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" Pray, pray!" he said; "you do use such
ugly unpleasant words."

"Sneering at dangers he has reasons for not
encountering himselfat our horses, and our
races, and race-course, and the rustics who are to
ride, but don't know how."

John Hanbury, who had been reflective, and
even moody, since he entered, coloured a little.

"We shall have some of your friends in, shall
we not? Well, the rustics shall try and show
them what they can do."

"O, as for that, you must recollect when a
man has been a whole course of Goodwood,
and the Derby, and Ascot, and a hundred such
things, these local affairs must seem a little poor.
Of course every allowance must be made. But
you know even the course'"

"Why not try it?" said honest John Hanbury,
with something really like a sneer. " Well, never
mind, wait for the day."

"Yes, wait for the day," said Miss Manuel,
" Our horse shall win, and our champion. We
have 'backed', himis not that the word

The younger girl caught some of this
enthusiasm. " We must win."

"I shall win," said John Hanbury, looking at
her with a sort of pride, " oror break my neck
in a ditch. I shall deserve it."

"Don't speak in that terrible way," said the
two together. " But do tell us about the Baron;"
and both drew over with him towards the
window, quite absorbed in him and the subject,
and forgetful of other persons.

Captain Fermor, still twisting his hat on the
little low chair, looked after them bitterly.
" Second class, ill-bred people, after all," he said to
himself. "Just, indeed, what I might have
expected. This is what invariably comes from
stepping out of one's position." And rising, he
prepared to take a formal leave: " I am sorry," he
said, with calm sarcasm (afterwards it was balm
to him to think with what Roman dignity he had
departed), " I am sorry to interrupt, even for a
moment, your discussion of this interesting
subject," and, with his voice, he as it were put
in italics the word interesting. On the younger
girl's face there was a sort of appeal, or beseeching

He was one of the most sensitive creatures in the
world, laughably so, and he went his way chafing.
He would give anything, he thought, for a horse
this race, just to show them how calmly, and
even elegantly, a true gentleman could ride in to
victory, in the face of all dangers. He liked to
map out for himself little schemes of polite
vengeance, and make for himself gorgeous pictures
of triumph; he victorious, boors beaten, shouts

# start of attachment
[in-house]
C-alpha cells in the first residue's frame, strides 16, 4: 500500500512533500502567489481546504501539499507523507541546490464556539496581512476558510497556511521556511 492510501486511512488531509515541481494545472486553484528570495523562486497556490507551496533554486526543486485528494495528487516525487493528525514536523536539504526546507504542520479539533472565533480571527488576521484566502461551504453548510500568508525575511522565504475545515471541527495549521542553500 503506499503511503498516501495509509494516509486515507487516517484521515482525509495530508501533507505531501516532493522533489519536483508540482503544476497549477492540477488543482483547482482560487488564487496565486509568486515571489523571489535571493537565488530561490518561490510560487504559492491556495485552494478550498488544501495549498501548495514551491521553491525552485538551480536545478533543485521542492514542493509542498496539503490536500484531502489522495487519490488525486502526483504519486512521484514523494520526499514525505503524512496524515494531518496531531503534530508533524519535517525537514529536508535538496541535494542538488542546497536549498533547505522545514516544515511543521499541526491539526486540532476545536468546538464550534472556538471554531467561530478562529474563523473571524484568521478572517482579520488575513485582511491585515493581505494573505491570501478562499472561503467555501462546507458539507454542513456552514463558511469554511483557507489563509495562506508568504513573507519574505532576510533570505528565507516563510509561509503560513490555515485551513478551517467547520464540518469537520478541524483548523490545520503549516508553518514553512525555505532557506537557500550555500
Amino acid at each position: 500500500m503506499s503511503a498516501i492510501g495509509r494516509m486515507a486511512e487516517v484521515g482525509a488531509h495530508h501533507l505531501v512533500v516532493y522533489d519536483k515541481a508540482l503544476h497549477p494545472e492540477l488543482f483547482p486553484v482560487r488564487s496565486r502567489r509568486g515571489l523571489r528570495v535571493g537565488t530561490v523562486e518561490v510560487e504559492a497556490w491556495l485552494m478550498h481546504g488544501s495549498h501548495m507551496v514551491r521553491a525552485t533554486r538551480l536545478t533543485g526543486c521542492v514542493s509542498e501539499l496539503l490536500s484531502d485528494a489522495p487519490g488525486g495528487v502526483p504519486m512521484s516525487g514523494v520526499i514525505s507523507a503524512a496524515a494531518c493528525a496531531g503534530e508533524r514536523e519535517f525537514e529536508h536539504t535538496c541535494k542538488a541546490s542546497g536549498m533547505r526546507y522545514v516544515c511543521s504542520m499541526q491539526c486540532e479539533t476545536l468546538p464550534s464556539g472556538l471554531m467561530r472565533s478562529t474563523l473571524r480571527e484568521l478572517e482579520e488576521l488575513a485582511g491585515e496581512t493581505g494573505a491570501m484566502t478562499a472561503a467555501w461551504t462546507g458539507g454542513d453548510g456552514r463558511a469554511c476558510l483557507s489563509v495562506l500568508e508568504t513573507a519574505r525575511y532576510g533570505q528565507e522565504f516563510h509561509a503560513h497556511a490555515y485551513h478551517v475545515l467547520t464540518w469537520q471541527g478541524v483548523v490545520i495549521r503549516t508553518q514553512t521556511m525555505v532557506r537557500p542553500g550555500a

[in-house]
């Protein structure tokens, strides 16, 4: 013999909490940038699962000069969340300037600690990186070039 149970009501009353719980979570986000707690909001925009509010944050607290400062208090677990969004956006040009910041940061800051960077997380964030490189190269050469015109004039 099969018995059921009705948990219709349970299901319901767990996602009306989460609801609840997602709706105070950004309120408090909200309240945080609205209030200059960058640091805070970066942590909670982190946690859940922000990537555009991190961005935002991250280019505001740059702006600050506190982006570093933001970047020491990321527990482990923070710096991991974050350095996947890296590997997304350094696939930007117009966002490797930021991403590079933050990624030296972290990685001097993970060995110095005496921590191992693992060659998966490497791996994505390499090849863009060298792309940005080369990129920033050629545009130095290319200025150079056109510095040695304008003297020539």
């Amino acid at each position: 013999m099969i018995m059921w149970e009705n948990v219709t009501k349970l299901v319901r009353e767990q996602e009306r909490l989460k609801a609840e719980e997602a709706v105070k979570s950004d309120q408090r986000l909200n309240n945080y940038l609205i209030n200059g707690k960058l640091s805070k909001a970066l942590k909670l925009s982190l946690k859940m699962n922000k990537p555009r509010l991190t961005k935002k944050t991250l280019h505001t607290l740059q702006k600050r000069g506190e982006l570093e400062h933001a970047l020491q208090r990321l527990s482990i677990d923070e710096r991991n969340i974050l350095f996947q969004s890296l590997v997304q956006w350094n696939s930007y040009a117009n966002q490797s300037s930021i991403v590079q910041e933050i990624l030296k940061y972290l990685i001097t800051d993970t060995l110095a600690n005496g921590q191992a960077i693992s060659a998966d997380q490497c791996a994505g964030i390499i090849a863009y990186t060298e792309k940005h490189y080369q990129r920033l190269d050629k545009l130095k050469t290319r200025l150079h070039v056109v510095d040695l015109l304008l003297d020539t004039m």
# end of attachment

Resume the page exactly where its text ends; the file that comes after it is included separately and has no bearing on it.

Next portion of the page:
of joy, and then, this would be the retribution:
when all were pressing forward, to cover that
family with confusion by a calm overlooking
without pique, of course, which would be the
way with vulgar, untrained people.

It was natural that in that little assembly the
first topic should have been Fermor.

"There! I feel warmth again," said Miss
Manuel, walking backwards and forwards. " I
am glad he is gone. There is something so false
and heartless about his manner."

John Hanbury was silent for a moment. " I
don't think he is so naturally; but he has trained
himself into that odious stiffness."

"It is all thrown away on us," said Miss
Manuel. " We are two simple creatures. All his
attitudes and cold refinements are quite wasted."

"What amused me," said John Hanbury, " was
his holy horror of poor horses. I suspect a
steeple-chase would be too rough and coarse a
style of amusement for him."

The younger girl made no criticism on the
absent " fine" Captain Fermor. He soon passed
out of their talk.

But they knew very little of "fine" Captain
Fermor when they set him down as shy about
horses. In England, the rough jousts of the hunt
do not disarrange a fold in the delicately moral
cambric which the exquisite wears. Dandy
Guardsmen did well at Waterloo. Fermor, putting
his foot into the stirrup, left all his affectations
and ess-bouquets on the ground in a heap. In
the saddle there was another Fermor. But he
had not been seen to hunt this season. He was
cramped in means, and could not support the
charge of hunting-horses.

He thought it over with many a curl of the
lip. The prospects of overwhelming foes, friends,
"boors" and all, by a dashing victory, was very
pleasing to feed on. But he presently dismissed
it. "She" said he to himself, "saw the true
metal!" And again he thought what an effect
those large swimming, absorbing-like, two deep
lustrous little lakes would produce on the proper
stagea London stageif she were suitably
drilled, as it were, and refitted, and brought out
to see under the care of, say Lady Mantower.
"To be thrown away on that boor!"


OF all the animals that came out of the ark,
the donkey is the least considered by the master
whom he serves so patiently and so well. The
poor beast seems to have shared the curse with
Ham, and to have been banned from the
beginning. We may, without incurring the charge
of irreverence, imagine that Noah had a great
deal of trouble with him; that he was the last
to be got into the ark, and the last to be got
out of it; that while Shem ascended to the back
of the stately elephant, and Japhet mounted the
graceful horse, Ham bestrode the humble ass,
and man and beast went forth into the wilderness
together, to be slighted and despised.

Buffon and Cuvier both thought that the
donkey was despised only because he cut a sorry
figure by comparison with the horse, and that
if the latter were unknown the donkey would
have had great care lavished upon him, and thus
have increased in size and developed his mental
powers to an extent almost impossible to imagine.